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It's hard to be sure what Donald Trump was trying to get across in his interview with The Wall Street Journal last week. But he seemed to suggest that, contrary to recent reports out of both Ottawa and Washington, he is in no rush to scuttle the North American free-trade agreement.

"I'm leaving it a little flexible because they have an election coming up," the President told interviewers when asked if he had established a timetable for concluding the negotiations. Presumably by "they" he meant Mexico, which holds presidential elections on July 1.

"So I understand a lot of things are hard to negotiate prior to an election. … I understand that that makes it a little bit difficult for them," he said. "… There's no rush, but I will say that if we don't make a fair deal for this country, a Trump deal, then … I will terminate." (His actual words have been transformed here into something approaching coherence through the generous application of ellipses.)

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"With that being said, I would rather be able to negotiate," he went on. "We've made a lot of headway. We're moving along nicely. [U.S. Trade Representative] Bob Lighthizer and others are working very hard, and we'll see what happens."

Well that changes everything – if in fact the President can be believed. Reports from the bargaining table indicate little progress in the talks, the deadline to conclude a new agreement is currently the end of March, and both Canadian and U.S. officials have been signaling that the President was ready to pull the plug on the negotiations, which resume later this month in Montreal.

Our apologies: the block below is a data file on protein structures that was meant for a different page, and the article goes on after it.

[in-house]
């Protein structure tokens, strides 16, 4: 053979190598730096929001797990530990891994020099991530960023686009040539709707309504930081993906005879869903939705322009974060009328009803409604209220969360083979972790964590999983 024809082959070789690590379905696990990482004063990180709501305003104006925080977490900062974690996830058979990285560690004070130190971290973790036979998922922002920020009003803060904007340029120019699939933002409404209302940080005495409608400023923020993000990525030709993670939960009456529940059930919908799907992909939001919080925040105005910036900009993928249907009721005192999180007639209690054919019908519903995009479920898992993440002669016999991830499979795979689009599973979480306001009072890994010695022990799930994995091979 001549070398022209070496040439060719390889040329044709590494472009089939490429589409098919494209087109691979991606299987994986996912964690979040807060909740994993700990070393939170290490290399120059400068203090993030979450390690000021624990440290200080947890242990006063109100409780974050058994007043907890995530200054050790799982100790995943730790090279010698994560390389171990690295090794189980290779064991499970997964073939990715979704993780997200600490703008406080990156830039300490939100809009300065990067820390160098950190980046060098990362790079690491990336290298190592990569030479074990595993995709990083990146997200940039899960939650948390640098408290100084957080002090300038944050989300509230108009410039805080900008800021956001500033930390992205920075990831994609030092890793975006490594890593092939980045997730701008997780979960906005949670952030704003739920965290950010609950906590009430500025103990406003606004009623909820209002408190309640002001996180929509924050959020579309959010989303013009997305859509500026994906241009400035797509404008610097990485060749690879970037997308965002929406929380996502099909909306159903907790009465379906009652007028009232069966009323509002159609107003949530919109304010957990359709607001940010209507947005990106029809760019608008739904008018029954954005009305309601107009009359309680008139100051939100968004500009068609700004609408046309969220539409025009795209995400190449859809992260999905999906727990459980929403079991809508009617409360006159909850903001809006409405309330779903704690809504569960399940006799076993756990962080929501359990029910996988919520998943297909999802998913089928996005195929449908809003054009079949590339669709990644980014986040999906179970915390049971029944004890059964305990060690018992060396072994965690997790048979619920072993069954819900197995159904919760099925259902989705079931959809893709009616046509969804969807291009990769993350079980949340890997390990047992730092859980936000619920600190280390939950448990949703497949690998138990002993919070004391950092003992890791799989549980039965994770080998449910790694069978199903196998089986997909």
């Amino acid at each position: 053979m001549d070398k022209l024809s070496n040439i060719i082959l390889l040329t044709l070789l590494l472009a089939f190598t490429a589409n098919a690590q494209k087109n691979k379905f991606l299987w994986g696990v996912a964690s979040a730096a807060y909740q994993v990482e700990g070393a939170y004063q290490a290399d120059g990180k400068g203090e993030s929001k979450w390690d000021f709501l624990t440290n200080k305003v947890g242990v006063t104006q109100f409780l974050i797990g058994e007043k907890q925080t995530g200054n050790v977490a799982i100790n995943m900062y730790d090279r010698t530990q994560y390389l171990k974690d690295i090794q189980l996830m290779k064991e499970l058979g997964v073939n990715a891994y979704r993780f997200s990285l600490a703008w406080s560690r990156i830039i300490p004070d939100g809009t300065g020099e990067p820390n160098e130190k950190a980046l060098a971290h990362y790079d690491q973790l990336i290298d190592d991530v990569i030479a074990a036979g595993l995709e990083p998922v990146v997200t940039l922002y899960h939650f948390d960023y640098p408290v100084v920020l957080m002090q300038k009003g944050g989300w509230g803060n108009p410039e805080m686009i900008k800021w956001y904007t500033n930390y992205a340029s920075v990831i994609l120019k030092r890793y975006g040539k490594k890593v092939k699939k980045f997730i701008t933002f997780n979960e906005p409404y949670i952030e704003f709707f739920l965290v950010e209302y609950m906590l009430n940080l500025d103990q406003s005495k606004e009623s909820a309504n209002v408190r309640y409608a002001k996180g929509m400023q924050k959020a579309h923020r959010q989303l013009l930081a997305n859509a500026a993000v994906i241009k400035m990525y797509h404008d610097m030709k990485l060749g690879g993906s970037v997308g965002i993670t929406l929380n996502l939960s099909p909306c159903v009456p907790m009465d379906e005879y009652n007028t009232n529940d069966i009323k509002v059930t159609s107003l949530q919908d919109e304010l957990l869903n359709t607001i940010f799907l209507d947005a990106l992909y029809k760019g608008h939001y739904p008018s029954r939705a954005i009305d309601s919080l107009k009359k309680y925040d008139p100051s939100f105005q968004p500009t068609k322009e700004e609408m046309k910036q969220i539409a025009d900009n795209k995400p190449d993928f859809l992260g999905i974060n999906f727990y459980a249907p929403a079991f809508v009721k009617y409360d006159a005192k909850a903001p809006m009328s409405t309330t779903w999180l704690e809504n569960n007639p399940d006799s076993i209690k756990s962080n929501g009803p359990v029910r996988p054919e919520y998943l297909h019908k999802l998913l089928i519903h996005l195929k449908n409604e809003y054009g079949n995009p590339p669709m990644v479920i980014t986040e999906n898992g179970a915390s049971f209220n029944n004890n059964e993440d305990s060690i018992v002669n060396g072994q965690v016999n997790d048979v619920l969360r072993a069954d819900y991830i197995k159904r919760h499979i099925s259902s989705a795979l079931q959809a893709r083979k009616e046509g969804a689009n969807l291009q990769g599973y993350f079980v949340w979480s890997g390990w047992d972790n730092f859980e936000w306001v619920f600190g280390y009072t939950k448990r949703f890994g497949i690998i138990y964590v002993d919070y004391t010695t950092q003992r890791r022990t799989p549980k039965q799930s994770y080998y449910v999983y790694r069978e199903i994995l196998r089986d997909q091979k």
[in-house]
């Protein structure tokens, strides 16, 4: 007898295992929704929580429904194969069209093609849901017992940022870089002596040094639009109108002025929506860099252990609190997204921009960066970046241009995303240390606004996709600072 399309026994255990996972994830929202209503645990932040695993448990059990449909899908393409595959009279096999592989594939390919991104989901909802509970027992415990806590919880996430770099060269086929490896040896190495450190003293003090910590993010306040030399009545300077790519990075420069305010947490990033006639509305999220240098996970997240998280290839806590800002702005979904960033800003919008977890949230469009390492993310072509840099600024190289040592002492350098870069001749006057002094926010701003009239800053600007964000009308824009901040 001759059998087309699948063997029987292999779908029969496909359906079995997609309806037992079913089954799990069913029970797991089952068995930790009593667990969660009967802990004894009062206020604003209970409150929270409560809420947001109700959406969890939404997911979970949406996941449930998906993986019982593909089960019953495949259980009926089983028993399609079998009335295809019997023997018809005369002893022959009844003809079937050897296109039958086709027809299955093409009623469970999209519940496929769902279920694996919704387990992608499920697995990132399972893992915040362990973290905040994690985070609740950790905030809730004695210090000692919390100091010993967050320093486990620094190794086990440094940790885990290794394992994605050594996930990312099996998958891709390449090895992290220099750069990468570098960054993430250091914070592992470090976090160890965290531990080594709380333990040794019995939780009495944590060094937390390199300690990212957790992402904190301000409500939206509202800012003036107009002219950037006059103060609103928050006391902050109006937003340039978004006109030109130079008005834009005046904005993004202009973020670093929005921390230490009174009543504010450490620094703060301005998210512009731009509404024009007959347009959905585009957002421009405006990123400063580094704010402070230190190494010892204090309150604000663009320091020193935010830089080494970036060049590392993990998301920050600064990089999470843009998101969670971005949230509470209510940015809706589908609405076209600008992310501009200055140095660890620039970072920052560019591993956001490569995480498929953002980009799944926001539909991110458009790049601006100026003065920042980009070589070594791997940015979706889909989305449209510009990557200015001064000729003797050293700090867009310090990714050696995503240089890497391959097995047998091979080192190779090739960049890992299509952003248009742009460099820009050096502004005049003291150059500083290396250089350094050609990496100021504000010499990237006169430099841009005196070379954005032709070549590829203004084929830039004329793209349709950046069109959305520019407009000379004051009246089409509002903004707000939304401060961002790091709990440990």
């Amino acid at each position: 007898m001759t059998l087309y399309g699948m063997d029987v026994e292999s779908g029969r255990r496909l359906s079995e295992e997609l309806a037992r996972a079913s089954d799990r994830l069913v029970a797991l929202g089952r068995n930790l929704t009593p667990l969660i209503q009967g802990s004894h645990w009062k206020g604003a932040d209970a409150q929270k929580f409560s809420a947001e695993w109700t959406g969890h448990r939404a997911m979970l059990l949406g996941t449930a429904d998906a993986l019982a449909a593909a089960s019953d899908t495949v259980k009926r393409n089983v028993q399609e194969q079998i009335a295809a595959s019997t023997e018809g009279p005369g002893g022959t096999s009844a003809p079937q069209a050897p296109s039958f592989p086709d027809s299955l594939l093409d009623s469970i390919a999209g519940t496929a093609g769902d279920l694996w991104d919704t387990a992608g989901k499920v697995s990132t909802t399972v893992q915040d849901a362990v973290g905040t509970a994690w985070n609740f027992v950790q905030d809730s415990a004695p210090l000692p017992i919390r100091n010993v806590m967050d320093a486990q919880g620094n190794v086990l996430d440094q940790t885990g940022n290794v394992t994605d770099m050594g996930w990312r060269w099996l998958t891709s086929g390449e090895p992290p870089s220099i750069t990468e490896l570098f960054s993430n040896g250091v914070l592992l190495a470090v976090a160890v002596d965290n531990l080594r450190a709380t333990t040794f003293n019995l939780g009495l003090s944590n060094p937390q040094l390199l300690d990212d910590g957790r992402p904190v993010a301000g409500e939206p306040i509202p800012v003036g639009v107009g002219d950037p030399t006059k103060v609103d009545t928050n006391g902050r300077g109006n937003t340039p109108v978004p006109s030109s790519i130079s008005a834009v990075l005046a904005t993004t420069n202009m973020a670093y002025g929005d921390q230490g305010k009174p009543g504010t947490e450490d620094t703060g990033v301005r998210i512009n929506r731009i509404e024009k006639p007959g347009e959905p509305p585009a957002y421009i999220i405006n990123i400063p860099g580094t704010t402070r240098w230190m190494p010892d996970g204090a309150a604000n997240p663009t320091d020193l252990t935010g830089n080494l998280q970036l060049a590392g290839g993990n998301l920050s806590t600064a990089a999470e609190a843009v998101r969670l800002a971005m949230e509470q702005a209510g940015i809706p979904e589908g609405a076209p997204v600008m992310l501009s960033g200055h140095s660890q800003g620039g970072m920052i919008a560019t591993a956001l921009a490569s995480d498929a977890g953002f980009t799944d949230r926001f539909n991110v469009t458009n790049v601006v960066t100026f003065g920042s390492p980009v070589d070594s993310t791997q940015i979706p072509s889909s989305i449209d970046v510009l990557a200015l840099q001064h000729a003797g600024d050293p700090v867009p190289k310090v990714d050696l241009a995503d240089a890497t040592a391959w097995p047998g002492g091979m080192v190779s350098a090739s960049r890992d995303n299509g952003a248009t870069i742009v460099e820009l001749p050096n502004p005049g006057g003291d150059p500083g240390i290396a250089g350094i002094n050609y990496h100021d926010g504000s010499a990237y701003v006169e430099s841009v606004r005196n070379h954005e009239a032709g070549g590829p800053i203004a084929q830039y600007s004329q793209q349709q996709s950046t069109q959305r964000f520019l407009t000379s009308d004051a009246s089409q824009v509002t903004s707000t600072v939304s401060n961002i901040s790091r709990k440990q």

But if Mr. Trump actually wants to wait until after the July Mexican elections before making a decision on NAFTA, then nothing is likely to get decided at all this year. Thanks to the interminable U.S. election cycle, by July, campaigning for the mid-term congressional elections will be well underway.

"He could forget what he said, or change his mind," observes John Duffy, a principal at the consulting firm StrategyCorp, who has leant his expertise to numerous Liberal campaigns. But the thought of Mr. Trump pulling the plug on NAFTA "in the full heat of the midterms – you gotta wonder about that one."

Conservative Leader Andrew Scheer may get a better sense of what's what when he visits Washington this week, part of his effort to offer a "united Canadian front," as his staff put it, in the trade talks. Which, by the way, is the actual point of this column: to remark on the remarkable degree of solidarity between Liberals and Conservatives on the NAFTA negotiations.

Things could have been very different. The Conservatives could have urged the government to cut ties with the Mexicans and negotiate a deal, any deal, with the Trump team. They could have accused the Liberals of failing to protect Canadian jobs and Canadian interests and labelled them as incompetent. But they haven't.

There are things they criticize. The Tories believe the government should have pushed harder, earlier for a deal on auto parts, which is at the core of the NAFTA relationship, and think loading up the negotiations with demands for improved labour and environmental standards only bogged things down.

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But, said Conservative foreign affairs critic Erin O'Toole, "We want the government to succeed. NAFTA is a legacy Conservative achievement. We're free traders. This is beyond partisanship."

Thirty years ago, in the epic federal election of 1988, the Conservatives and Liberals fought over the original Canada-U.S. free-trade agreement, signed by Conservative prime minister Brian Mulroney and bitterly opposed by Liberal leader John Turner.

Irony of ironies, Mr. Turner is now witnessing a Liberal Prime Minister go all out to preserve the successor to that agreement from an American presidential wrecking ball, with the Conservatives offering their full support.

This writer has long suspected that the Liberals and Conservatives would, eventually, fall out over the NAFTA talks, that the falling-out could become a key election issue, might even prompt an election on that issue. But so far, the very opposite is happening.

Which, considering what's at stake, is a good thing.

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